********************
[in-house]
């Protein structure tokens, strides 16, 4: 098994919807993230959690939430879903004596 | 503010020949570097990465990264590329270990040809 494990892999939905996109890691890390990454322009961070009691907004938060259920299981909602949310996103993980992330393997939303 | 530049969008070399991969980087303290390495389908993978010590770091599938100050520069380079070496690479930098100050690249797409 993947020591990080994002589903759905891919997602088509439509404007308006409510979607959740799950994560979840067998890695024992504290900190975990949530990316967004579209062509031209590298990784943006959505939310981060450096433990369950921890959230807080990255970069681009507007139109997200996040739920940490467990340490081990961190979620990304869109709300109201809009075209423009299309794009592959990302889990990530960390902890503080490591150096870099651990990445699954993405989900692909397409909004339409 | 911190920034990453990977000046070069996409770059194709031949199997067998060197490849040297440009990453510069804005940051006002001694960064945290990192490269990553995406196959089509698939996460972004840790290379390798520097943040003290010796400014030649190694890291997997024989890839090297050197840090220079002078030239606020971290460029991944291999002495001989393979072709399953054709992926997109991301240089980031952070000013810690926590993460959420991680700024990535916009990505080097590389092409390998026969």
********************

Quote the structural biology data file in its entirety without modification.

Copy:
[in-house]
């Protein structure tokens, strides 16, 4: 098994919807993230959690939430879903004596 | 503010020949570097990465990264590329270990040809 494990892999939905996109890691890390990454322009961070009691907004938060259920299981909602949310996103993980992330393997939303 | 530049969008070399991969980087303290390495389908993978010590770091599938100050520069380079070496690479930098100050690249797409 993947020591990080994002589903759905891919997602088509439509404007308006409510979607959740799950994560979840067998890695024992504290900190975990949530990316967004579209062509031209590298990784943006959505939310981060450096433990369950921890959230807080990255970069681009507007139109997200996040739920940490467990340490081990961190979620990304869109709300109201809009075209423009299309794009592959990302889990990530960390902890503080490591150096870099651990990445699954993405989900692909397409909004339409 | 911190920034990453990977000046070069996409770059194709031949199997067998060197490849040297440009990453510069804005940051006002001694960064945290990192490269990553995406196959089509698939996460972004840790290379390798520097943040003290010796400014030649190694890291997997024989890839090297050197840090220079002078030239606020971290460029991944291999002495001989393979072709399953054709992926997109991301240089980031952070000013810690926590993460959420991680700024990535916009990505080097590389092409390998026969």